Natural Remedies for Inflammation
Anti-inflammatory agents are substances capable of reducing or even eliminating the reactions of inflammation. They moderate the excessive manifestations of inflammation and ease the patient's suffering. To understand how they work, it is necessary to briefly examine the biochemistry of inflammation and to take particular notice of a fundamental mediator of this defense-system process: prostaglandins.
A mediator is a substance that possesses the ability to trigger a specific reaction in the body.
As soon as a cell comes under attack, it releases two kinds of prostaglandins (as well as other substances that, in order to keep things simple, we will not discuss).
The first we will call the prostaglandins of war. As our name for them indicates, the prostaglandins of war prepare and trigger the body's defensive reactions. This is not a passive defense, however, insofar as white blood cells attack and fight the invader. The prostaglandins arouse, excite, and bring to a boil the attack systems with which the body strikes the enemy in order to destroy it.
Any battle will cause much damage, however. This is equally true whether it is a war between human beings (resulting in numerous dead and wounded, along with the destruction of homes, roadways, and other infrastructure) or a battle inside the body (resulting in the destruction or injury of tissues, the loss of white blood cells, and so on). Thus a battle cannot be endless. If it goes on too long, serious damage will result. A brake must be applied to the attack-and-destroy process that the body has implemented.
The responsibility for this falls to the second kind of prostaglandins, which we will call the prostaglandins of peace. The purpose of these prostaglandins is to mitigate, calm, and even halt the inflammatory reaction. The typical activities of peacetime—construction and repair—can then take place. They correspond to convalescence and a return to health.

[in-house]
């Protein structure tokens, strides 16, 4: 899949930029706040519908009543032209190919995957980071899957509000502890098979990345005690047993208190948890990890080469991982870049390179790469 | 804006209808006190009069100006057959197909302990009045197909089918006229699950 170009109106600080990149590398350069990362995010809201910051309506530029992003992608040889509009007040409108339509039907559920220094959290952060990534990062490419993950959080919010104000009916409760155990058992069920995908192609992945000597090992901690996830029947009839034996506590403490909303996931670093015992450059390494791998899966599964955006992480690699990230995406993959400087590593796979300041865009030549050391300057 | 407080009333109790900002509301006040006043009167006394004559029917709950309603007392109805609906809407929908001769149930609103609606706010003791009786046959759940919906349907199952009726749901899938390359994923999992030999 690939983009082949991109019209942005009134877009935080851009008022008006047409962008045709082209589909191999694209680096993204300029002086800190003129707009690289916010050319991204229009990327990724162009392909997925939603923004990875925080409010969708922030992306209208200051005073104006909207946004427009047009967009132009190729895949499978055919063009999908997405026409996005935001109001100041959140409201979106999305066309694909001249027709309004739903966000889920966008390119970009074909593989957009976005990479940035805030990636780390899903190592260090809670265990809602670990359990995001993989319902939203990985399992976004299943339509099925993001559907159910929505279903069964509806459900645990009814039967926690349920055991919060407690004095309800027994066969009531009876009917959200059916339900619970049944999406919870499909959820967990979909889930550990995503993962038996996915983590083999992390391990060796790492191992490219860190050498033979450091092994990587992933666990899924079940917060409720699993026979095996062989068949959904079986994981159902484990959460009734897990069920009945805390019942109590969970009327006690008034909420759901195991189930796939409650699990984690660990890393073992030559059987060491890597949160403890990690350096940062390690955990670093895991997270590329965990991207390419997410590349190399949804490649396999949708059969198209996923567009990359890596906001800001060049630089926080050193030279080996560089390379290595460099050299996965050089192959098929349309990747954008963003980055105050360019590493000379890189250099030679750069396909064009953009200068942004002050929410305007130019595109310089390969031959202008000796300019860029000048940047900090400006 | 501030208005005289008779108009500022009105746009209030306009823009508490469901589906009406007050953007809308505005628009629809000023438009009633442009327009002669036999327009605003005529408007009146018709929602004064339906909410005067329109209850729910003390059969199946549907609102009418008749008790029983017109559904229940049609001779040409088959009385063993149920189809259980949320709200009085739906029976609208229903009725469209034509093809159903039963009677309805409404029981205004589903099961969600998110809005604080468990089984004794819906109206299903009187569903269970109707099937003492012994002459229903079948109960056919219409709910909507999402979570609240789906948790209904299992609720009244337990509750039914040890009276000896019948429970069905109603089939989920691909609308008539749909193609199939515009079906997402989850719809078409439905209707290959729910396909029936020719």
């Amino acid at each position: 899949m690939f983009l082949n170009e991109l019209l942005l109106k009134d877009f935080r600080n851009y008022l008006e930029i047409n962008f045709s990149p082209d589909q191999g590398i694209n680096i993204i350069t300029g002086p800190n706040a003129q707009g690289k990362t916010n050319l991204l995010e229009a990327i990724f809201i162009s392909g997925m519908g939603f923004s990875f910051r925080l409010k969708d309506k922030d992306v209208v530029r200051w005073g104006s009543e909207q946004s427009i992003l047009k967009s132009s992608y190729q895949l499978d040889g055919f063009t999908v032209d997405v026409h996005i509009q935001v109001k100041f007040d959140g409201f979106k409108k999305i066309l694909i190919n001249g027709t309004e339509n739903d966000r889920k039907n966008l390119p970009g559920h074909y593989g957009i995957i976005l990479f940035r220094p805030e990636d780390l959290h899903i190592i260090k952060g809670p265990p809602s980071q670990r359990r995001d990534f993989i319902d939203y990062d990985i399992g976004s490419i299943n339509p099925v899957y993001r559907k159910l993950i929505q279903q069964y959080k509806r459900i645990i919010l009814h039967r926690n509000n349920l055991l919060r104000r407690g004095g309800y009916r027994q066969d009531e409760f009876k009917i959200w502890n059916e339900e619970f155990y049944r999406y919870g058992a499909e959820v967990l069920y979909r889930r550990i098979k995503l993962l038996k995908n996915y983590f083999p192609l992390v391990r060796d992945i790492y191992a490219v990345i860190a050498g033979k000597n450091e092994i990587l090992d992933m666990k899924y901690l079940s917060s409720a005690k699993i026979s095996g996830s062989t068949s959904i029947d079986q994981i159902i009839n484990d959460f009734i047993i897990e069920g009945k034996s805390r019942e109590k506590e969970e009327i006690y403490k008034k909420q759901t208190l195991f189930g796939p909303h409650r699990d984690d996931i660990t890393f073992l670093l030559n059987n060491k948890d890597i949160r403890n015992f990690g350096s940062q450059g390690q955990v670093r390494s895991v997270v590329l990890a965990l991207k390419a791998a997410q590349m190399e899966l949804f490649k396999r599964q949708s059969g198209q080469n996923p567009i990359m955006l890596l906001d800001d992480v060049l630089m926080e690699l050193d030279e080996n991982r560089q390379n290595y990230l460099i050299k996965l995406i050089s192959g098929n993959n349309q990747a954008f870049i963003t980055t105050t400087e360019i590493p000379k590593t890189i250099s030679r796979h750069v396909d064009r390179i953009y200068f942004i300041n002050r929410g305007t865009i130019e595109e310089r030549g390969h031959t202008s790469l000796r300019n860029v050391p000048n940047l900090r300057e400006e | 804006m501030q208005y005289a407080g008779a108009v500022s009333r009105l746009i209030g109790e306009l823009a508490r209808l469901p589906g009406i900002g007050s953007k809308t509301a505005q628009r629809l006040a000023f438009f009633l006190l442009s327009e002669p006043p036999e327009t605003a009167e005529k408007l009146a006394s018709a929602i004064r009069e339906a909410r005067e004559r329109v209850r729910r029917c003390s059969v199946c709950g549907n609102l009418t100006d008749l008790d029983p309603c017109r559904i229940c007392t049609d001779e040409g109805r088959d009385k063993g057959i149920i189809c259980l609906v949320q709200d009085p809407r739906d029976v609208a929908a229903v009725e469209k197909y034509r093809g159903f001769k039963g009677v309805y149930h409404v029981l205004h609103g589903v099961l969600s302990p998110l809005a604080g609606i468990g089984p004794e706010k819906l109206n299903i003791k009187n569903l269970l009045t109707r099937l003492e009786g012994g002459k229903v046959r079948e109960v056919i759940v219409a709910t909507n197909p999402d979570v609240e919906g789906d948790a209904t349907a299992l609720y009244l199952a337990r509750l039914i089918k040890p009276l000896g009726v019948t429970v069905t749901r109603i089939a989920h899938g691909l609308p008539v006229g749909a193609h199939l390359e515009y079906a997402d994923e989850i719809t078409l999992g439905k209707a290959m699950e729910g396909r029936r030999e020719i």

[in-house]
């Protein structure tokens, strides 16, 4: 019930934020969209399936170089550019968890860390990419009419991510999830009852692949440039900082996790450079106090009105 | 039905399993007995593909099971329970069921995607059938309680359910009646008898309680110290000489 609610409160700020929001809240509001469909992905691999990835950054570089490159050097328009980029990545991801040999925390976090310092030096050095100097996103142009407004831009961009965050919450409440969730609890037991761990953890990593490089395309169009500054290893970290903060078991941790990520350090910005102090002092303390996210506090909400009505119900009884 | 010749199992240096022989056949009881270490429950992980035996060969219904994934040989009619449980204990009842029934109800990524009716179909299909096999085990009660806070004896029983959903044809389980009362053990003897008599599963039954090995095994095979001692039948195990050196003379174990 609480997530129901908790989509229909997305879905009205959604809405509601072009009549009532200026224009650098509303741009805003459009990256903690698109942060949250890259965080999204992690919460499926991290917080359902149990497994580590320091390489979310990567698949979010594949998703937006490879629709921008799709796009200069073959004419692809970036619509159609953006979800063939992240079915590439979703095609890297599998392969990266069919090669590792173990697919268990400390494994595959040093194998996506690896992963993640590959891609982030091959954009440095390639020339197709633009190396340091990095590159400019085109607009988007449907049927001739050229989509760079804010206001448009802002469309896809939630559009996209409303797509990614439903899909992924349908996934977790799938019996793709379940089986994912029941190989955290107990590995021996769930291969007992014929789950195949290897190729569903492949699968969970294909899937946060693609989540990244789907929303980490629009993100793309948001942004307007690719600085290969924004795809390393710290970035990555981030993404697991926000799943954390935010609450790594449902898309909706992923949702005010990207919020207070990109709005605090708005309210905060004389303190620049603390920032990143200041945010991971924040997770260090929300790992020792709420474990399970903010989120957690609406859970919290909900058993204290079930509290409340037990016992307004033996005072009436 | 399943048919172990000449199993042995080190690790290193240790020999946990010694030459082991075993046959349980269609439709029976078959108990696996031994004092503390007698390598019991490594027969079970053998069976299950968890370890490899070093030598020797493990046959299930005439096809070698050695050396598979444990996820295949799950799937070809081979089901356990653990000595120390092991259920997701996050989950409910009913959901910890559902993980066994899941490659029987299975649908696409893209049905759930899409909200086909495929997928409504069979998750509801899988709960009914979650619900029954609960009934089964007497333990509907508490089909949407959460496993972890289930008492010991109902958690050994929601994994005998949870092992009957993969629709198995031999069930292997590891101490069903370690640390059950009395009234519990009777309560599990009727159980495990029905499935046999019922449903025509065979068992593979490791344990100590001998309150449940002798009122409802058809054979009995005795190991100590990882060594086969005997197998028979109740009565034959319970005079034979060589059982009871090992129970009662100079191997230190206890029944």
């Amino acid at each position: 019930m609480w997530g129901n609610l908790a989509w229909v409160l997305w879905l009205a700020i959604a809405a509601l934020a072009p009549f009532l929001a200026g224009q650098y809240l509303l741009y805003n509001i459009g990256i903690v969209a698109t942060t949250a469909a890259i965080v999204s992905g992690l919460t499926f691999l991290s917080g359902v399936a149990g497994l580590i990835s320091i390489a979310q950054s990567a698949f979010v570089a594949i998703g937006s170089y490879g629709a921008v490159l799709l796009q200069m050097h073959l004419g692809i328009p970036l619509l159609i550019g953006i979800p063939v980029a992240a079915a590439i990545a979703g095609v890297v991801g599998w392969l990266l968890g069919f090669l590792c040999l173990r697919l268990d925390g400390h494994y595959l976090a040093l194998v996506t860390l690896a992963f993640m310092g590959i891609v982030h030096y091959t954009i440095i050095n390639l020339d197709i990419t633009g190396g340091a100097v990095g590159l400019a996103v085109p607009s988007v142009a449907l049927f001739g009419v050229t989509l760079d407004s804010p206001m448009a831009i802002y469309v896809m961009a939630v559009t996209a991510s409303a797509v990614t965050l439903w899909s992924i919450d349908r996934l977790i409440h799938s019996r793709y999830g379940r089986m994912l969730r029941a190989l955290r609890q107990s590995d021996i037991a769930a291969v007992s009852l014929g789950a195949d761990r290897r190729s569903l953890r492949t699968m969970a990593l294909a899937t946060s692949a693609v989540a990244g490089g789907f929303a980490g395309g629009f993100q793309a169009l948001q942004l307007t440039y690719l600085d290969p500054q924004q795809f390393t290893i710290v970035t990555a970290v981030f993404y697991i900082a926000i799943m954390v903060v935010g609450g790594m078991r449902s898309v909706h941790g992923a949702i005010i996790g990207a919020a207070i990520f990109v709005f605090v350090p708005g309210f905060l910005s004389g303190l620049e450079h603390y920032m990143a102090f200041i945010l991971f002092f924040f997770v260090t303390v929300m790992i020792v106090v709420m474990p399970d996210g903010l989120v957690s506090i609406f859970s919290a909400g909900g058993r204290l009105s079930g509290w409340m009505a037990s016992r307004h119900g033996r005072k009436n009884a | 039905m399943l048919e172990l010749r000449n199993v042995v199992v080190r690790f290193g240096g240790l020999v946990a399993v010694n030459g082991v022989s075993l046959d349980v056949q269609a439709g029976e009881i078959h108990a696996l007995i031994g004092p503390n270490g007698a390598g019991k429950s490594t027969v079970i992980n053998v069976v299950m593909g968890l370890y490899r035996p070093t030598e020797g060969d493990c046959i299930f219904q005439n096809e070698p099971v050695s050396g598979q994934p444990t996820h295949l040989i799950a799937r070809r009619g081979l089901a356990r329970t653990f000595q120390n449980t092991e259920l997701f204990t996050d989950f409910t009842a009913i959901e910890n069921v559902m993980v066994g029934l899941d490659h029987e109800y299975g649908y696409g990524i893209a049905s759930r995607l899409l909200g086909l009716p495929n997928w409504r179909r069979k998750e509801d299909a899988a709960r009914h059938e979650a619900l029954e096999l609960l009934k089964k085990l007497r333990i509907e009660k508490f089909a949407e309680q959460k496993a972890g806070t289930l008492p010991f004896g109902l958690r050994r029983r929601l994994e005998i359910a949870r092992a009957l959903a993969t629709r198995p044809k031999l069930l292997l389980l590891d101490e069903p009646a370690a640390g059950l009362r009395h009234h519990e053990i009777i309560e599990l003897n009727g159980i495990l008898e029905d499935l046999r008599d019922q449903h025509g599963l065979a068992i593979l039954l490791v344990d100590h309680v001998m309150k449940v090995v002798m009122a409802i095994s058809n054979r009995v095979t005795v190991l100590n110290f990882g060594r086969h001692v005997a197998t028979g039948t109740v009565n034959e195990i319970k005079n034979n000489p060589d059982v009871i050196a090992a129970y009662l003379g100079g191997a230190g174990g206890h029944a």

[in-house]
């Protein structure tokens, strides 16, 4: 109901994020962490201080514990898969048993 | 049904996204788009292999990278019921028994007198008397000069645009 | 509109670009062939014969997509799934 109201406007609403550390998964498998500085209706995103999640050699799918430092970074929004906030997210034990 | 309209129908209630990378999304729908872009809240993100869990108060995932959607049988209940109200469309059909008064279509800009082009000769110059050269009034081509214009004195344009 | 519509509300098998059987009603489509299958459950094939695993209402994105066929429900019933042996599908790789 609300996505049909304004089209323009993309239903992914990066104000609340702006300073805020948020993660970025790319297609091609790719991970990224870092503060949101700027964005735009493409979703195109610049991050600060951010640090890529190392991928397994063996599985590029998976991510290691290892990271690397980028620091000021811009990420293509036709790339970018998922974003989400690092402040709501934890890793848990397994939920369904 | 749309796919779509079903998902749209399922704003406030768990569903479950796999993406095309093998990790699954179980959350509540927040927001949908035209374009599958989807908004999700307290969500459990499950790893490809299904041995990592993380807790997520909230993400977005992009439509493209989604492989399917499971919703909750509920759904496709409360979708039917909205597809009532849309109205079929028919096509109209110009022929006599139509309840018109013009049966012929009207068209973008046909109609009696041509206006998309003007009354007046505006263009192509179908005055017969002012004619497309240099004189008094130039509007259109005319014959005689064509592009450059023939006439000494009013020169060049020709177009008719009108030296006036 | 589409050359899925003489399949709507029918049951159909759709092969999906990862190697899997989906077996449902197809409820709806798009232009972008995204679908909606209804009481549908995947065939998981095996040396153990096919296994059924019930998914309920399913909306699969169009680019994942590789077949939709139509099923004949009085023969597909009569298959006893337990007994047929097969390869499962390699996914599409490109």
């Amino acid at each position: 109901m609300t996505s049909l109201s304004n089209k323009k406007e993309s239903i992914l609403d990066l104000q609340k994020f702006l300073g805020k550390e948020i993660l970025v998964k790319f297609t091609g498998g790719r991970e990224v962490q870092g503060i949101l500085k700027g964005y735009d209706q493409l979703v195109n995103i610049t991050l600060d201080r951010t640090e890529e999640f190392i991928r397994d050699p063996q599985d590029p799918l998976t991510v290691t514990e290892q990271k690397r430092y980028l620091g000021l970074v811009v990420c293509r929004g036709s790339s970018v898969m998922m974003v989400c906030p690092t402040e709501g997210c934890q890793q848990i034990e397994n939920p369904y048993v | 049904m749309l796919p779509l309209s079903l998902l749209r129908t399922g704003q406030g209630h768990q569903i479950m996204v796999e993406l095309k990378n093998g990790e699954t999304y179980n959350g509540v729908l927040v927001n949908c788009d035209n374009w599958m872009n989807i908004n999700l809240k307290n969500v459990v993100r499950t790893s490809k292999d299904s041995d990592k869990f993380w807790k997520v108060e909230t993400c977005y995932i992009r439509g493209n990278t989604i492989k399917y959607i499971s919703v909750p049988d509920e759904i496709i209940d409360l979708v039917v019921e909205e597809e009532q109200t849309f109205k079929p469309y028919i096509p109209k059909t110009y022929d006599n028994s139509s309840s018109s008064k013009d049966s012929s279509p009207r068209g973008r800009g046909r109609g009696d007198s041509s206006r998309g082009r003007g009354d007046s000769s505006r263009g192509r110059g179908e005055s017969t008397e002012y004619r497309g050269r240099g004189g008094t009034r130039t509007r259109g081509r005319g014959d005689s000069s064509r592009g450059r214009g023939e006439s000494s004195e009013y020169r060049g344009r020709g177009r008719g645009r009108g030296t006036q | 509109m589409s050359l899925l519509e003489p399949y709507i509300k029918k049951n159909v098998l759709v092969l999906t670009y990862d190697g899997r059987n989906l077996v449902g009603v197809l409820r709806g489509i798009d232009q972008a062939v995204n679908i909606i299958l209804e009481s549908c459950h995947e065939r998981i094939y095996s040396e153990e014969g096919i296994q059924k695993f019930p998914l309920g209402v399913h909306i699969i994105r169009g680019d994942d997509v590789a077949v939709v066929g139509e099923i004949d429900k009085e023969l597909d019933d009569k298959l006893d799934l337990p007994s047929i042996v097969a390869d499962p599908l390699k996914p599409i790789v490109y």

The prostaglandins of peace therefore stand in opposition to the prostaglandins of war. While the latter cause inflammation, the activities of the prostaglandins of peace are anti-inflammatory. These opposing modes of activity are useful for the body. They permit it to monitor and regulate the inflammatory reaction—in other words, to ensure that the defense processes persist for an appropriate length of time and are followed by repair work.
Acute and Chronic Inflammation
Normally, the production of the pro-inflammatory prostaglandins is followed some time later by that of anti-inflammatory prostaglandins. The burst of defensive activity achieves its goal and is then put to rest. Under these circumstances, the condition is described as an acute inflammation. It is characterized by the limited time frame of its duration, a limit that is imposed by a sufficient presence of prostaglandins of peace to counter the defensive efforts that are no longer serving any helpful purpose.
Sometimes, though, an imbalance is established between these two opposing forces, and it works to the benefit of the defensive processes, which continue their activities for too long a period. When the body is unable to curb these pro-inflammatory activities with anti-inflammatory prostaglandins, they exceed their bounds. The cells of the inflamed tissues can be injured and even killed. The tissues suffer lesions and harden. The pain connected to the inflammatory process persists and causes the patient to suffer for longer than is necessary. This condition is known as a chronic inflammation.
During acute inflammations, anti-inflammatory agents are used primarily to soothe the pain felt by the patient. In chronic inflammations, they make it possible to protect the tissues from damage and also ease the patient's suffering.